Albert Einstein Was Right: Scientists Detect Gravitational Waves

PHOTO: LIGO co-founder Kip Thorne speaks about the discovery that scientists have observed the ripples in the fabric of space-time called gravitational waves for the first time, confirming one of Albert Einsteins theories, in Washington, Feb. 11, 2016.PlaySaul Loeb/AFP/Getty Images
WATCH Einstein's Century-Old Prediction Confirmed: Gravitational Waves Exist

If Albert Einstein was alive today, he'd be saying: "I told you so."

In one of the most significant experimental findings in recent years, scientists announced today they have detected gravitational waves, vibrations of space and time, proving Einstein was right 100 years after he first predicted their existence.

David Reitze, the executive director of LIGO, the Advanced Laser Interferometer Gravitational-Wave Observatory, said the discovery is a "scientific moonshot" that many, even Einstein, believed would be difficult to detect. He said the detection would allow scientists a new window into seeing and hearing cosmic events that otherwise might not be detected.

"Up until now we have been deaf to the universe. Today, we are able to hear gravitational waves for the first time," Reitze said.

Here's a breakdown on why this is such big news for the scientific community.

What Causes Gravitational Waves

Violent events - such as when two black holes collide - are believed to create ripples in the fabric of space and time known as gravitational waves. Since gravity is a weak force, Einstein predicted it would be nearly impossible to detect these ripples, even as they passed through people and objects on Earth.

Whenever an object moves in the fabric of the universe, Einstein predicted in his Theory of General Relativity that it would create ripples the same way an object would if thrown into the water. Those ripples are what scientists announced today they're finally able to detect, giving them a microphone of sorts to now listen to the universe.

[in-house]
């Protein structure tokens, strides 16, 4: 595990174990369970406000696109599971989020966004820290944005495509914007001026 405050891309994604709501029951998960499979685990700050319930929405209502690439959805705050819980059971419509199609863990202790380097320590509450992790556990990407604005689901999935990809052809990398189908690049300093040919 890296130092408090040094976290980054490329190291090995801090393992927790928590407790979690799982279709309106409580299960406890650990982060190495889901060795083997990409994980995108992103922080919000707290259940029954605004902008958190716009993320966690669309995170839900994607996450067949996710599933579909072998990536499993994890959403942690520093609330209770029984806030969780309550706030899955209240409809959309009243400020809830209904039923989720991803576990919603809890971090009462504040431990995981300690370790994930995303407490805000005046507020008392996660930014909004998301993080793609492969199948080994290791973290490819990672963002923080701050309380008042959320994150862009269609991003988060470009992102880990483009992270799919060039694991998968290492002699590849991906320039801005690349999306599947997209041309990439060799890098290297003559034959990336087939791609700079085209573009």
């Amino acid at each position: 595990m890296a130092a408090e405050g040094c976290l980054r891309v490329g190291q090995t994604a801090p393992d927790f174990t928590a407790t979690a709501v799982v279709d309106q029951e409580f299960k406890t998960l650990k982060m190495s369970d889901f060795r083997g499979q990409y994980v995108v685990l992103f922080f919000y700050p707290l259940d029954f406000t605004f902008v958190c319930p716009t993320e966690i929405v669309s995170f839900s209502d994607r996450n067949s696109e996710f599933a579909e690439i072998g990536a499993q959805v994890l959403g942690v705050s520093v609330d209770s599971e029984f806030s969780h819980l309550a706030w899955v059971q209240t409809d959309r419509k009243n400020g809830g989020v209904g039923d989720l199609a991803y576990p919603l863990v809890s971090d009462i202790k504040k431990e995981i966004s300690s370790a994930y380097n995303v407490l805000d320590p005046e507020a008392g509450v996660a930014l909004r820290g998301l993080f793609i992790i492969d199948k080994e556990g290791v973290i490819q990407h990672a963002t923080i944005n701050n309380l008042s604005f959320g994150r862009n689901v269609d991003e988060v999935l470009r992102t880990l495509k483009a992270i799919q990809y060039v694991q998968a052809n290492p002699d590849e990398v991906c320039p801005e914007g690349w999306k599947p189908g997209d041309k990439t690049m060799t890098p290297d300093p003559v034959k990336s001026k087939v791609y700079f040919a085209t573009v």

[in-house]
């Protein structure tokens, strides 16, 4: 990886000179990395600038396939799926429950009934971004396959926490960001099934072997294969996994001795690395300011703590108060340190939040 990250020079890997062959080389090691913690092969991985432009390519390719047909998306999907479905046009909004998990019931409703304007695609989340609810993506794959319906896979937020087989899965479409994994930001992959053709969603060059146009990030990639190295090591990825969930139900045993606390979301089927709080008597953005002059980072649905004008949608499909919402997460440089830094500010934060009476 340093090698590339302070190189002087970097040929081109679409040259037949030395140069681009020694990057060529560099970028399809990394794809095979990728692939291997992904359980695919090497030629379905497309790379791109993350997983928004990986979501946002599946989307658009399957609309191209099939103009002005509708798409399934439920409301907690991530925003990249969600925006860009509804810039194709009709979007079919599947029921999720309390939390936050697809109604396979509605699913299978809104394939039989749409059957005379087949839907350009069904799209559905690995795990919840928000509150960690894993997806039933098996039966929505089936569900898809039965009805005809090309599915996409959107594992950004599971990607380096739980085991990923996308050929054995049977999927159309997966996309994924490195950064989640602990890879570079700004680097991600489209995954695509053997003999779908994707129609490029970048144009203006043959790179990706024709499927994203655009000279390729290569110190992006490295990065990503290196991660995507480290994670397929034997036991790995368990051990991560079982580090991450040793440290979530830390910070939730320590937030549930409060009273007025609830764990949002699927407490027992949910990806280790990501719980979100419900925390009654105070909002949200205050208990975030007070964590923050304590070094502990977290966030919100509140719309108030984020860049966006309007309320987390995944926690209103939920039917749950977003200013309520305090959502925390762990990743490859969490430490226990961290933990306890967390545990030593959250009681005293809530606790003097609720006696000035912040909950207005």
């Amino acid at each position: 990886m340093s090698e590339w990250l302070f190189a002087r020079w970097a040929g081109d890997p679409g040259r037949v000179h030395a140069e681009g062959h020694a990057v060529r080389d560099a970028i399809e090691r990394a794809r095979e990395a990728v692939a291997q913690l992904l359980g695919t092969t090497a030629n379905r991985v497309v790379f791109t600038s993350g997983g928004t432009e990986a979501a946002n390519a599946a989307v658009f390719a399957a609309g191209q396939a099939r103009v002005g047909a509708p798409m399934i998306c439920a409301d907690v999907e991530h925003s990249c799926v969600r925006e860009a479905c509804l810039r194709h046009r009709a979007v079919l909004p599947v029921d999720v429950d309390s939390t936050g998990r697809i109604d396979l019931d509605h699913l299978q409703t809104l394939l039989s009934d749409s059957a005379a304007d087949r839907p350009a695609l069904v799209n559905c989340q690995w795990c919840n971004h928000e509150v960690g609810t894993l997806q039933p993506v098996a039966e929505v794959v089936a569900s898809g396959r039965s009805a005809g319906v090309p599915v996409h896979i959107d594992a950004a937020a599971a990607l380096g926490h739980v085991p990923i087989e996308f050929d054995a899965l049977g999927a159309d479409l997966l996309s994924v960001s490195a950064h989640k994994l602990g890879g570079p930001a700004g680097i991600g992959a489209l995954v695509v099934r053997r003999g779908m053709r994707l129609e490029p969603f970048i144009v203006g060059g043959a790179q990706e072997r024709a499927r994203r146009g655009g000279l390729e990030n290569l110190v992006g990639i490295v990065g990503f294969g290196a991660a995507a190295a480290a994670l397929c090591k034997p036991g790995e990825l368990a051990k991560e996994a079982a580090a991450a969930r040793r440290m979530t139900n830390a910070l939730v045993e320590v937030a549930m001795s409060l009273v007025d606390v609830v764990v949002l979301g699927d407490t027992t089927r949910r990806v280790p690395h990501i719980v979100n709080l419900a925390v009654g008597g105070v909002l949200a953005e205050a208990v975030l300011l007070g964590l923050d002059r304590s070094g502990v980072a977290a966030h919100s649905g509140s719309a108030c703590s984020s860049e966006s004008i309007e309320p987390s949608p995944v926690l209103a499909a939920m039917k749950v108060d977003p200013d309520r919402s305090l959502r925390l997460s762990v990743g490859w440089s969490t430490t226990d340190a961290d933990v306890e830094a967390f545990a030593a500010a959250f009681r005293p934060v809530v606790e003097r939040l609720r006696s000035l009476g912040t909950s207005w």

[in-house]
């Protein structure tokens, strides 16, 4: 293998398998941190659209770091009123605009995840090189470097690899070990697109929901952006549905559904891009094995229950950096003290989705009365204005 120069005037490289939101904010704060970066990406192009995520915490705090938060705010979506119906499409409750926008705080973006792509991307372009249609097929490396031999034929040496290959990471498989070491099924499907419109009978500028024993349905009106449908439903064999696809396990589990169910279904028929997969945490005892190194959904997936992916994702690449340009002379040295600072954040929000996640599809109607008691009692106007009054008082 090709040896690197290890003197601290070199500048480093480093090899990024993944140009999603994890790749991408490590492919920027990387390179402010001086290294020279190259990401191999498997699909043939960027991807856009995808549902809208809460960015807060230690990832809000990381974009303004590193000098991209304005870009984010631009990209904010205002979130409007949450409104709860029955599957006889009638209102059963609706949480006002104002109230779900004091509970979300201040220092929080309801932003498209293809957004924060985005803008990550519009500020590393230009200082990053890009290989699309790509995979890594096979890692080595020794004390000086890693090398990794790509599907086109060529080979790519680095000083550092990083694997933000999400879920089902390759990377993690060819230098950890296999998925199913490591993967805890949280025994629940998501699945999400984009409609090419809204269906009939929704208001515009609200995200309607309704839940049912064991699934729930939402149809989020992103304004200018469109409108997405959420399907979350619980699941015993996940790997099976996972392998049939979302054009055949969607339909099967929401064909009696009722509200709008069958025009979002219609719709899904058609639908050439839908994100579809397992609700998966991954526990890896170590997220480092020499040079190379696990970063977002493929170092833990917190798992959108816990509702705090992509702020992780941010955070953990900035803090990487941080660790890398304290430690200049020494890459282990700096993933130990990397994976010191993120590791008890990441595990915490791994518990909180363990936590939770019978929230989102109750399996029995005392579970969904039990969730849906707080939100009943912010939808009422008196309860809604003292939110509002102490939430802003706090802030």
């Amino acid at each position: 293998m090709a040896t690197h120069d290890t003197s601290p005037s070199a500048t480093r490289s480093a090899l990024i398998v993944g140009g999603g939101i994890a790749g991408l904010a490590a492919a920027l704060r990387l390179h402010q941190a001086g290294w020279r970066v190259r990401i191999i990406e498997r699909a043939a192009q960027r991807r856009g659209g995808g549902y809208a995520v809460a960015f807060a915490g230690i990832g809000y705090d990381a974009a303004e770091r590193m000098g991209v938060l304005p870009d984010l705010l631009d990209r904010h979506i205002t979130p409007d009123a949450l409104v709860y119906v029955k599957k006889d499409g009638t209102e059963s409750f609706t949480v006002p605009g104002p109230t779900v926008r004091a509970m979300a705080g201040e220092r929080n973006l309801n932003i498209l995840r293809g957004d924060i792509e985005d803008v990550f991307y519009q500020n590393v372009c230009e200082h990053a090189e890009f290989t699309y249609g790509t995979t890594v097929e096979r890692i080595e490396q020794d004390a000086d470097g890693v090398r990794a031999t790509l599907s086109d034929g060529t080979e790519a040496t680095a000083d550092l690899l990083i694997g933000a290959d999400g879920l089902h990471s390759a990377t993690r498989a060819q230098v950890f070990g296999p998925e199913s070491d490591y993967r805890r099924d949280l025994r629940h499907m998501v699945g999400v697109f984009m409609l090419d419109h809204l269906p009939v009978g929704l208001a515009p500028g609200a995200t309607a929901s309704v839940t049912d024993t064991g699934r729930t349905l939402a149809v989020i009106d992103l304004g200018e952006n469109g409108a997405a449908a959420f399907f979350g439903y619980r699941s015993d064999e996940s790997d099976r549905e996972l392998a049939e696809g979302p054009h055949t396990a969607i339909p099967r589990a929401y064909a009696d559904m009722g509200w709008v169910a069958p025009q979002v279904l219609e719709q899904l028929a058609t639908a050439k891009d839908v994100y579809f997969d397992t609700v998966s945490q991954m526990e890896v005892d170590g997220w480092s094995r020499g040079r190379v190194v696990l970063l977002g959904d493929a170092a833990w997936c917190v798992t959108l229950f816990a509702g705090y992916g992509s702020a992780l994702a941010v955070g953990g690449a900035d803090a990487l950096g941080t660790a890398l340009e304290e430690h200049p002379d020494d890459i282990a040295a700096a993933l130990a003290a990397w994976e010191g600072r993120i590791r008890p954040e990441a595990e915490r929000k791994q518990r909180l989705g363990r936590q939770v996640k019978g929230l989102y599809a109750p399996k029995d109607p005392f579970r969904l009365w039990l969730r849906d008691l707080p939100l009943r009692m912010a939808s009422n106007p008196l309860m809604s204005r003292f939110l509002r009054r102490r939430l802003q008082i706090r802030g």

What Was Detected

The gravitational waves detected are from the collision of two black holes 1.3 billion years ago. Reitze said the black holes are about 150 km (93 miles) in diameter and have about 30 times the mass of the sun. The black holes then collided at half the speed of light, he said, creating the gravitational waves that were able to be measured from LIGO's two observatories in Washington State and Louisiana.

Even Einstein didn't know if gravitational waves, which he predicted were weak, could ever be measured by people on Earth, making today's announcement huge for the scientific community.

Why This Matters

The discovery of the waves is important for the scientific community because it will open up a new way to see and hear the universe, allowing astronomers to now search and see objects we previously didn't know existed.

Scientists reported in 2014 they had detected gravitational waves using a telescope in Antarctica; however, the discovery turned out to be a false alarm after further research found the data was contaminated by cosmic dust.